Sunday, November 23, 2008

Support Writing 2 -- Macro

[Continued from Previous Post: Support Writing 1 -- Micro. This was originally a single post, split for length.]

Plotting is another set of notes. As I said above, I don't actually outline, but if I think of an interesting plot twist and am afraid I might forget it, I'll jot it down in the Notes file. If I run into a roadblock, I'll try to work it out by "babbling" about it, and for that I'll usually start a separate file called StoryNameBabble.doc.

I started using babbling as a solution to a story problem during my first NaNo year, when I ran into a roadblock and couldn't figure out how to get past it. I'd been exchanging e-mail with a writer friend who was also NaNoing that year, and decided to ask if she had any ideas. Of course, to do that I had to explain everything from the beginning -- what I'd had in mind and what I'd done and where I wanted to go and why that wasn't working, what the problems seemed to be and why and what I'd thought of to maybe fix them and why the possible solutions hadn't worked... everything.

And in typing all that out, every detail, explaining the problem in so many words from the ground up, to someone who didn't know anything at all, I came up with a solution.

I assumed at the time that writer's block was now a thing of the past for me. It didn't turn out quite that well, unfortunately, but it is a great technique and often helps. Most of my longer stories end up with an associated babble file at some point.

[I'd give a babble example but they tend to run a couple thousand words or more, so....]

The trick, though, is to explain everything. Pretend you're asking for advice from a writer friend -- someone who knows about plotting and worldbuilding and characterization and pacing and POV and all that, but doesn't know anything about your particular story. Write it like you're actually talking to that person, and explain everything, just as you would if you were going to send them that e-mail and wanted to make sure they got what was going on first. They need enough info and details to understand exactly what's up before they can give you any advice. (Heck, if just writing about it all doesn't work for you, you can actually send it to your friend and maybe they will have an idea for you. :) )

Explaining what possible solutions you've thought of already and exactly why they won't work is particularly helpful. What ended up producing a solution for me at that point was that while I typed, I found I didn't want to look dumb in front of my friend, so I was coming up with more and more possibilities. I didn't want her to go, "Well, why don't you just do X?" and have to do a facepalm. And having just explained my story and what direction I wanted to take it in minuscule detail, I had all the info at the top of my head, ready to feed into ideas and options. In trying to cover all my bases before I sent the e-mail, I came up with a scenario that would work, and I was able to get back to the novel again.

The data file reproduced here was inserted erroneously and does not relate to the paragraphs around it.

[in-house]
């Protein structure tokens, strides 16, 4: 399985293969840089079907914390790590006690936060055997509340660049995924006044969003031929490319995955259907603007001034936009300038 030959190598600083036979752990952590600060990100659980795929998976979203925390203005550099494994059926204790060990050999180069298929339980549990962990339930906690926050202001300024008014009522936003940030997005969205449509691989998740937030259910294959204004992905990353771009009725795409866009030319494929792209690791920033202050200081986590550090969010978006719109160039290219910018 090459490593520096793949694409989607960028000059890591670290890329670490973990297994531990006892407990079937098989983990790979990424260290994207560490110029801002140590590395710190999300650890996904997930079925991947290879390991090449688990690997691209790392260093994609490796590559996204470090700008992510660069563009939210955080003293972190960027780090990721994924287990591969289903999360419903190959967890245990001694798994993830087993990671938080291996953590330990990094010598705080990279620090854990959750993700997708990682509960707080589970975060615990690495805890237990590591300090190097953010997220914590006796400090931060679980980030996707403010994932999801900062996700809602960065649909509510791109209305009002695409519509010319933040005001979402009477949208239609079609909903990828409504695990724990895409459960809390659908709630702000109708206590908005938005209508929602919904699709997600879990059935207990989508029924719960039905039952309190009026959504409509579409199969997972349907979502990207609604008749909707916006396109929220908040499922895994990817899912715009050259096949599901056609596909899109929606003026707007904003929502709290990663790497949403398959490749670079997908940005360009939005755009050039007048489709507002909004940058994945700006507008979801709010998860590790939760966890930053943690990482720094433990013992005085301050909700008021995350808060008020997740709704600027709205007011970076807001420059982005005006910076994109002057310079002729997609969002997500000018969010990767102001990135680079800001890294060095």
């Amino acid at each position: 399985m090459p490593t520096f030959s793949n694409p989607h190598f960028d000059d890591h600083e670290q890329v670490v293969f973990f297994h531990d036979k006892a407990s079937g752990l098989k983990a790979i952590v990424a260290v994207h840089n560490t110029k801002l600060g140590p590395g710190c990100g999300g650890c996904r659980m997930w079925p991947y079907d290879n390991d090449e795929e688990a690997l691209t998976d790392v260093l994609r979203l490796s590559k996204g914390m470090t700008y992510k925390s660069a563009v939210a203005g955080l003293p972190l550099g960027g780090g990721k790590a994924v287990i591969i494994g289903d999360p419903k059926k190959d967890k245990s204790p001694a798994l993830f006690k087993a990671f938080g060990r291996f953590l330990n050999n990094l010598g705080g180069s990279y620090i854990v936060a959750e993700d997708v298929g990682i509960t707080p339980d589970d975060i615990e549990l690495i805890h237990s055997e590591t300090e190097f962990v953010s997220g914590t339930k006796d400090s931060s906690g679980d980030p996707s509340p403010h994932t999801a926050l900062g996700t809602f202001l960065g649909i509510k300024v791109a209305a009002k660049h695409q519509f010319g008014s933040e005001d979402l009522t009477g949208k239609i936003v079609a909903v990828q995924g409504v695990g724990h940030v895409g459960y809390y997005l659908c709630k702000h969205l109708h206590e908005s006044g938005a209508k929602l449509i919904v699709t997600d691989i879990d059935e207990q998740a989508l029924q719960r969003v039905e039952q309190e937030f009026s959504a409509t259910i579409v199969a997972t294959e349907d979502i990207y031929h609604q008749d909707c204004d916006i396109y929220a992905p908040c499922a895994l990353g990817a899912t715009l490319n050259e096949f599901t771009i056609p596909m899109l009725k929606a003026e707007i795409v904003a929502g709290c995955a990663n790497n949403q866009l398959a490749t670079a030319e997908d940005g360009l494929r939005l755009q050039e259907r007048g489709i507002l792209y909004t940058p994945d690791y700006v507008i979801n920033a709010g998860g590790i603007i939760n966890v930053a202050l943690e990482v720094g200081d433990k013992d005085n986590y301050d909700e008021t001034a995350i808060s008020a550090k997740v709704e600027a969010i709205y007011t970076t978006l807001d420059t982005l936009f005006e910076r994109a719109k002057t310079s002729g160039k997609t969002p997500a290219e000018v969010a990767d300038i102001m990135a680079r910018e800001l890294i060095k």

It's all about details, though. It's like you're spreading all the pieces of your story out on the desk in front of you, so you can see it all at one time. It seems like it should all be there anyway, in your head, but in reality (or at least in my reality -- your head might work differently, and chances are at least a few of you do) when I've been working on a given chapter or scene, focusing on a particular plot thread, the rest fades a bit, as though it's been filed away. It's still there, and I can get to it when I need it, but it's not right there in immediate sight. It's like the difference between having things out on the desk and having them in your desk drawer.

On my current WIP, I started doing something new. This story's structured differently -- I had a lot of backstory but I didn't want to actually start the story thirty-two years before the main plot begins. [wry smile] Neither did I want to tell thirty-two years worth of flashbacks or reminiscing conversations or whatever, but I really wanted to get some of that past info in; it showed how the relationship between the two main characters developed, which is vital in order for the present-day storyline (a kidnapping story which turns out to be a part of something larger) to work for the reader.

What I ended up doing was going back and forth, scene by scene. The first scene was labelled [Thirty-Two Years Ago] and then the next was labelled [Today]. Then [Twenty-Six Years Ago] then [Today], etc. It was an experiment and at first I was afraid it wouldn't work, that the backstory would be boring or annoying or whatever, but reader response has been overwhelmingly positive, yay. So that's a technique I'll keep in my toolbox for future use when appropriate.

As I go from scene to scene, I bip around between multiple viewpoint characters. Where I am now, I'm caught up with the backstory and everything is "Today," but I'm still showing what's going on at different places, with different characters. To a certain extent, I have some discretion in what order I put the scenes; it won't always ruin a progression or even look strange if I put Scene Q after Scene T rather than before. I've been writing this one as a series of scenes, rather than a single, smooth story flow, so what's been in my head has been ideas for scenes I want to write, each of which has one or more plot points I need to get across to the reader. When I finish one, I grab the one I want to do next -- usually in a different setting and often with different characters from the previous scene -- and keep going.

I've gotten to the point, though (fifteen chapters in) where I can't hold it all in my head anymore. Or rather, maybe I could but it's getting iffy and I don't want to gamble any further and start losing vital chunks. So I've started jotting down notes, like:

SCENE: [2--scene couple of weeks after 1] Blah-blah-scene description, mainly jotting down all the plot points.